069. Death Machines (1976)
Director: Paul Kyriazi
Writer: Joe Walders and Paul Kyriazi from a story by Joe Walders
From: Cult Cinema; Sci-Fi Invasion
A trio of assassins, known as the Death Machines, are dispatched to kill members of a rival gang to shore up Madame Lee’s criminal control of the city.
From Paul Kyriazi, writer/director of Weapons of Death comes another, “This is pretty fun oh why would you do that?” film.
We open with three racially-segregated pairs of fighters sparring with weapons—a white pair, an Asian pair, and a black pair. Yes, they are racially segregated. Turns out they’re all involved in fights to the death with the white guy literally shooting his opponent. Not even five minutes in and we’re already at genius levels of what-the-hell?
All of this is a display for Madame Lee, whose wig I kept expecting to sprout eyes and shout, “Manamana!” She hires the Death Machines to become her personal assassins, but first they have to take out the assassins of the stereotypical Italian mobsters in her city.
This leads to a sequence of the Death Machines being the least subtle assassins ever, which is surprising considering one of their targets drives a car into the middle of a park, unrolls a blanket to reveal a rifle, and balances it on the hood of his car. No cover, no hiding, just pointing a rifle in a park at a jogger. The Death Machines trump this by driving up behind him and shooting him with a bazooka.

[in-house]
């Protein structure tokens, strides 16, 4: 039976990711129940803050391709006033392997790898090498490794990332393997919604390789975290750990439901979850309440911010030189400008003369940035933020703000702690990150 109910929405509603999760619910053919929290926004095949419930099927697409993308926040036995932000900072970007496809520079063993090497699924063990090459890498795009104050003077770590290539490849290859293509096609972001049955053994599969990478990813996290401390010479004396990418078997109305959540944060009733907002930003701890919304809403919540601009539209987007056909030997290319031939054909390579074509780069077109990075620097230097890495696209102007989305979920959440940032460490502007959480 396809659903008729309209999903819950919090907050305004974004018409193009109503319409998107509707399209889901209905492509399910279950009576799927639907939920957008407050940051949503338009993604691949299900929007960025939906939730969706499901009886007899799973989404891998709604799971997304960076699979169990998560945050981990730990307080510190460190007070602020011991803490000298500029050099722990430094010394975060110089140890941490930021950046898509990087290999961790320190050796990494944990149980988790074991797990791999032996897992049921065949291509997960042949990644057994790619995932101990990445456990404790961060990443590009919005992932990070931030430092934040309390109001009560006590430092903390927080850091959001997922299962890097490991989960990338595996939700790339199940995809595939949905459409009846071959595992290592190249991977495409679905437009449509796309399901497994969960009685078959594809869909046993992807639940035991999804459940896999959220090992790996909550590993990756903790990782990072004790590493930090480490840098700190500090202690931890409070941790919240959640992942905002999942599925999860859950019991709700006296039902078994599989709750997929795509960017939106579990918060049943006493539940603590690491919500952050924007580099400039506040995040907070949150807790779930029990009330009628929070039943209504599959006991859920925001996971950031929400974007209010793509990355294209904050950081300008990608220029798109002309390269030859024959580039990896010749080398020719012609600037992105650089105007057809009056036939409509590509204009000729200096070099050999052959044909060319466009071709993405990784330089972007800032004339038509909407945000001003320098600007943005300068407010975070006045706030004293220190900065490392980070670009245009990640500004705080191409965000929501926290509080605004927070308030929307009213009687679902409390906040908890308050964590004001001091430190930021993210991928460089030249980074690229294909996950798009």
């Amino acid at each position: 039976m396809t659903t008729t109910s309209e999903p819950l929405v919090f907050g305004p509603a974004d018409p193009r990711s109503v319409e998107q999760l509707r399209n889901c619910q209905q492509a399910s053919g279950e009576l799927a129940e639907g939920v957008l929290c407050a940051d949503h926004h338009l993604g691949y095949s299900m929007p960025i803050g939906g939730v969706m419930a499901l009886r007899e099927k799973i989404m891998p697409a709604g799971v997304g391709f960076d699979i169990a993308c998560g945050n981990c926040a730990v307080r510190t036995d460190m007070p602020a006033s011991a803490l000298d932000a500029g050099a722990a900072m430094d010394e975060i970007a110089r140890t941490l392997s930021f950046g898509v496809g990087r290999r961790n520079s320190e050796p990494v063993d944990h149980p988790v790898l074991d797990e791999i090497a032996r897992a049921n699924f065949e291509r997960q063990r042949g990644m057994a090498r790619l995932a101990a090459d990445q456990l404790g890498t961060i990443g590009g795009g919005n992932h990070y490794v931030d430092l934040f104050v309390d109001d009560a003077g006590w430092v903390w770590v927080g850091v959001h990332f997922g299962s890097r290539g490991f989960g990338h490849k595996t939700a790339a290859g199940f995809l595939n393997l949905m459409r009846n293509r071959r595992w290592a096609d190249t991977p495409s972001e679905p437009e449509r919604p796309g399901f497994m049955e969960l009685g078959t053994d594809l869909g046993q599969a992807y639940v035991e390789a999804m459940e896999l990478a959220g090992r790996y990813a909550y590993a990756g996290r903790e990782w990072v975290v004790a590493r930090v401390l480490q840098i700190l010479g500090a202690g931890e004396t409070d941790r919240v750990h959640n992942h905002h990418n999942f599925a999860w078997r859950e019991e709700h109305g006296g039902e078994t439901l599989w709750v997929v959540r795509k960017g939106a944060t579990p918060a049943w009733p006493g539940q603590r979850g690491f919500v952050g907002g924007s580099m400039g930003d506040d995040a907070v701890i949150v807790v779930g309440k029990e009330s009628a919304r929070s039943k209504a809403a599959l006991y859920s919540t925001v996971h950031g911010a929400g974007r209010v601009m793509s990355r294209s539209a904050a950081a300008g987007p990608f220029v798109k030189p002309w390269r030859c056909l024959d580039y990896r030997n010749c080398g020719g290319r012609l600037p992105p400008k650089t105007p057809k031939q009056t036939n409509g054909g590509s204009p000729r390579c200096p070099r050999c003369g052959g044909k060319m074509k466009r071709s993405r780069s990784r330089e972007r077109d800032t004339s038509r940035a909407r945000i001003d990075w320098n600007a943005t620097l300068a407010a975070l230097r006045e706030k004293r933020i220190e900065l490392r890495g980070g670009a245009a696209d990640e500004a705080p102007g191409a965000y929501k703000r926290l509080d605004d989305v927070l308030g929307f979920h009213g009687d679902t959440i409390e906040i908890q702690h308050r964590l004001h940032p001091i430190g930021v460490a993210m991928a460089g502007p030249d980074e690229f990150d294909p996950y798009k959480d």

The movie goes to some strange places. I did start wondering if there were any good guys at all. Until the Death Machines attack a dojo run by a drug dealer (and kill everyone except Frank, who just loses a hand), it’s just zombie assassins versus the mob. Half-an-hour in, the homicide detectives show up, but they don’t stick around long.
They get the case, blow off the paperwork and training they’re supposed to do, catch the white Death Machine when the trio goes to the hospital to try to kill Frank, and get kicked off the case for not doing their job. Standard trope of “good” cops being stymied by all these pesky “rules” and “regulations” and “laws.” That message of, “we’re all better off if we just let cops be vigilantes,” is undercut a bit, though, by the Captain chewing them out for not doing the paperwork because that lack of paperwork left him completely in the dark about a mass murder case that he has to inform the public about. It’s almost like the Captain has a point and they’re terrible cops.
Don’t worry, the correct order reasserts itself. The “incompetent” cops who do their job end up getting beat up by the Death Machine. He escapes to a diner where the owner tries to make him come to Jesus and then a biker gang shows up. They give the owner grief, start picking on the Death Machine, and then the other two members of the trio show up. Bikers get a stomping and the trio leaves.